I’m teaching my popular course Introduction to Biblical Scholarship on the New Testament online in March. This is for anyone (you don’t have to be an expert) who wants to be better equipped to debate the Bible or understand the Bible. You will learn a lot of useful and surprising facts and skills. More than almost any Christian you meet.
You’ll even learn how to understand a lot about the New Testament in the original Greek, without having to learn Greek! Ever want to know how to test the merits of an English translation? Well this is the course for you!
So if this is something that interests you, click above to register. And if you know anyone you think would love to take a brief, affordable course like this, let them know about it!
The only required course text (which students should purchase as soon as possible) is my anthology Hitler Homer Bible Christ (available in print or kindle). We will use its contents as springboards for learning and discussing all manner of issues related to textual, historical, and literary analysis in New Testament studies. All other course materials (articles and/or video lectures) will be provided for free, including research papers by various scholars we’ll discuss, and excerpts from critical scholarly editions of the Bible in the original Greek (no prior knowledge of Greek will be required), public online tools, and other readings and resources.
So what exactly will be covered?
Official Course Description:
Richard Carrier (Ph.D.), who has years of training from Columbia University in paleography, papyrology, and ancient Greek, will teach anyone the basics of how to investigate, criticize, and study the New Testament from the perspective of how its text is constructed from manuscripts, as well as how to work from the original Greek without learning anything more than the Greek alphabet and the international terminology of grammar, and how to investigate and make the best use of academic and peer reviewed biblical scholarship.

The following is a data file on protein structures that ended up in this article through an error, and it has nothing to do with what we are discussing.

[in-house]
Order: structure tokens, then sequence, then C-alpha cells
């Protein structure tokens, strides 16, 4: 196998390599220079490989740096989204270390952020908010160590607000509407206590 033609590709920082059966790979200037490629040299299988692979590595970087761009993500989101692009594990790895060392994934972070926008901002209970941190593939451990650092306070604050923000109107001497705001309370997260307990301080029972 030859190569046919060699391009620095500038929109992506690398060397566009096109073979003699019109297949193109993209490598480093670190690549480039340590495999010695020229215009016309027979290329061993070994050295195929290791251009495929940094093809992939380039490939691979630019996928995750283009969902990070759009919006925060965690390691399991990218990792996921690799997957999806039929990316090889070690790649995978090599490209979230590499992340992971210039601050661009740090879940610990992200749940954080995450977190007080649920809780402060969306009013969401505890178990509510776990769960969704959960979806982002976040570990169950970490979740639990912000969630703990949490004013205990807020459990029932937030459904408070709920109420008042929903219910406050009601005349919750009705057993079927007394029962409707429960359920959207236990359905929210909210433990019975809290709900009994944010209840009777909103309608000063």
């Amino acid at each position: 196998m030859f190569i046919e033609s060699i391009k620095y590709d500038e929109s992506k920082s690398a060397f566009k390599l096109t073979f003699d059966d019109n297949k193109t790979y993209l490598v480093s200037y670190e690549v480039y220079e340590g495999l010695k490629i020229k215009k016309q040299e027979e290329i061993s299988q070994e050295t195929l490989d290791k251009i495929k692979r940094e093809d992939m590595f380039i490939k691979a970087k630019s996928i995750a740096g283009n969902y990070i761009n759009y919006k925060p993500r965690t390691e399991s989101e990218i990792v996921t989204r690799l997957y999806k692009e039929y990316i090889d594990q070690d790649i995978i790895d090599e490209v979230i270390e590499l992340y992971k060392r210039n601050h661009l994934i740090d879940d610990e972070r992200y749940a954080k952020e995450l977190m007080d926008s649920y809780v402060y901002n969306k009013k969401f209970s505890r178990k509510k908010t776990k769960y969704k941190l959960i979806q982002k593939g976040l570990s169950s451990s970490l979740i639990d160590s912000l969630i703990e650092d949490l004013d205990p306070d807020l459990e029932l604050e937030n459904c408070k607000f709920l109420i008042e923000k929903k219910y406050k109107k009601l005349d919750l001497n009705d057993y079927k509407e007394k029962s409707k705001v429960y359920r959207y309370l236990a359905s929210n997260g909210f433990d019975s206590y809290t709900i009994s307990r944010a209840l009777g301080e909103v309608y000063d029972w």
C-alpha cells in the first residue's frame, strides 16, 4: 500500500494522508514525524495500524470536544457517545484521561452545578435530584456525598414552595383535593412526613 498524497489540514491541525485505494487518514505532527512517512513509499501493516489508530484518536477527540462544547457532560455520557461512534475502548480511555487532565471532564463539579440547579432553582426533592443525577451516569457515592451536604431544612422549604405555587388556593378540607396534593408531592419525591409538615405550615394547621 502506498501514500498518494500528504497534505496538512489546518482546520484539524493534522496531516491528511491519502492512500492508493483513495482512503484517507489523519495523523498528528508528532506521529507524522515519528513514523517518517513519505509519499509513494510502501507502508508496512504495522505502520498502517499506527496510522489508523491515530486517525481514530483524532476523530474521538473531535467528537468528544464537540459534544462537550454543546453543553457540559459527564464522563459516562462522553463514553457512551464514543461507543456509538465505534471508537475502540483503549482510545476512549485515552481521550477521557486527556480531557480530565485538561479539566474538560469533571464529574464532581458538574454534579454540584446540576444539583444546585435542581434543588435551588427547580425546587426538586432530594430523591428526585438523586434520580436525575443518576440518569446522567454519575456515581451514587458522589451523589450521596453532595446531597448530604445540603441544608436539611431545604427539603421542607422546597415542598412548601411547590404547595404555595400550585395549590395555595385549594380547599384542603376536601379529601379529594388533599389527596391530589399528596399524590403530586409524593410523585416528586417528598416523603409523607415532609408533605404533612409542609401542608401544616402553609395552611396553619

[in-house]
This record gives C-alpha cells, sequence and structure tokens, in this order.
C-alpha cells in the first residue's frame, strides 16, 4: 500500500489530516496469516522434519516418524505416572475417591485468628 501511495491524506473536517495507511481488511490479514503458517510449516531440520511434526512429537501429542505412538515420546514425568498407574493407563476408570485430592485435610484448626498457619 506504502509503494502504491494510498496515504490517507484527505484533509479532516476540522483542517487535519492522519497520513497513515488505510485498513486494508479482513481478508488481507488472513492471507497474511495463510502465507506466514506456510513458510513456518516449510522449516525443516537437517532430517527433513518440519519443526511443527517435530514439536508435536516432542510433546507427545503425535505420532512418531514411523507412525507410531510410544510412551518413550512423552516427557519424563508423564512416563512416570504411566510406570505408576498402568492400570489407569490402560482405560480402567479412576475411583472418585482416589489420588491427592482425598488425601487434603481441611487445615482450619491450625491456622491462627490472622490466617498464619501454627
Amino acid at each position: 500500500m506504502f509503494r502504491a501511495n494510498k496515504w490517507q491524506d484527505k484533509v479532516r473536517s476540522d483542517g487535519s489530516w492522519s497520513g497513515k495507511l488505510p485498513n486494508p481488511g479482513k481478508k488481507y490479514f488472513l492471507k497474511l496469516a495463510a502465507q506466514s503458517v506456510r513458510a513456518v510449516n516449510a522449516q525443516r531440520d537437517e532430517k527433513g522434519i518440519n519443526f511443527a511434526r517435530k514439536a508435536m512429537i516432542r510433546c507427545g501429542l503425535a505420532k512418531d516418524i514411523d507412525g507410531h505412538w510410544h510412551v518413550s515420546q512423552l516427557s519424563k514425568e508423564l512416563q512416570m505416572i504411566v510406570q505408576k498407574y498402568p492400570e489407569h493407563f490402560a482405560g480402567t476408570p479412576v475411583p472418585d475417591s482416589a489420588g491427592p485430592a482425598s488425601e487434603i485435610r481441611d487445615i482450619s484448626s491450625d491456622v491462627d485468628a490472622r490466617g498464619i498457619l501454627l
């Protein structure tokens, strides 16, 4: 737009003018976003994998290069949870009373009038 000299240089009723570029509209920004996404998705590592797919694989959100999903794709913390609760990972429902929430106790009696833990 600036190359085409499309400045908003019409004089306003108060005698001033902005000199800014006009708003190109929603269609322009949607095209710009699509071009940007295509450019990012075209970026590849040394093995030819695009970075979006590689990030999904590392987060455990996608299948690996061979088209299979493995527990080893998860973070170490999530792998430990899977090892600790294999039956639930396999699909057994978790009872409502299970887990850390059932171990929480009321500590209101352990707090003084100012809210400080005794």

Students will learn how to: locate words in the Greek text of the Bible, and find their definitions using online resources, and to use that skill to critically examine English translations; check if the manuscripts disagree on what the text says at that point, and what to make of that if they do; talk and reason about disagreements in the manuscripts, as well as the differing valences of words between modern translations and ancient originals; discern what kinds of errors and deliberate alterations are common in the biblical manuscripts; and how to use scholarship on the New Testament critically and informedly.
This course will also be a basic introduction to the contents of the New Testament and its composition, textual history, and assembly. After a month you will have a much better understanding and skill-set for studying, discussing, and arguing over, the content and history of the Christian Bible, as well as learn fascinating and interesting things about ancient history and how we know what we know about it from the perspective of how all ancient writing has been preserved yet distorted in transmission.
As usual, these courses are one month long, and you learn at your own pace and on your own time, and participate as much or as little as you want (many just lurk and read the assigned readings and resulting discussion threads).